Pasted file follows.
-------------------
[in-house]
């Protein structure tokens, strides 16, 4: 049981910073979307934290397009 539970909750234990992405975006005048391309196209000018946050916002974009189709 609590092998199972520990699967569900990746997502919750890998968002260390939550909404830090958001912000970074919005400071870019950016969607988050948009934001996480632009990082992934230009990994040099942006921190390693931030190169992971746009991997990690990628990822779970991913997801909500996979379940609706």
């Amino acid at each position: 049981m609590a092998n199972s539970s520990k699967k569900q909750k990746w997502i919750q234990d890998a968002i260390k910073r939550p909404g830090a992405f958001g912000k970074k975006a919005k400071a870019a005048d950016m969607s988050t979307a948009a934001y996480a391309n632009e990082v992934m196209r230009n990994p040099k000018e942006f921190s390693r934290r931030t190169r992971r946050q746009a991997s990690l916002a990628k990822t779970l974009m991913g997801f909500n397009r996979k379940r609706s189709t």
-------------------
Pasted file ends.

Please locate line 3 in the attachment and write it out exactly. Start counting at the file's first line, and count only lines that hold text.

């Amino acid at each position: 049981m609590a092998n199972s539970s520990k699967k569900q909750k990746w997502i919750q234990d890998a968002i260390k910073r939550p909404g830090a992405f958001g912000k970074k975006a919005k400071a870019a005048d950016m969607s988050t979307a948009a934001y996480a391309n632009e990082v992934m196209r230009n990994p040099k000018e942006f921190s390693r934290r931030t190169r992971r946050q746009a991997s990690l916002a990628k990822t779970l974009m991913g997801f909500n397009r996979k379940r609706s189709t």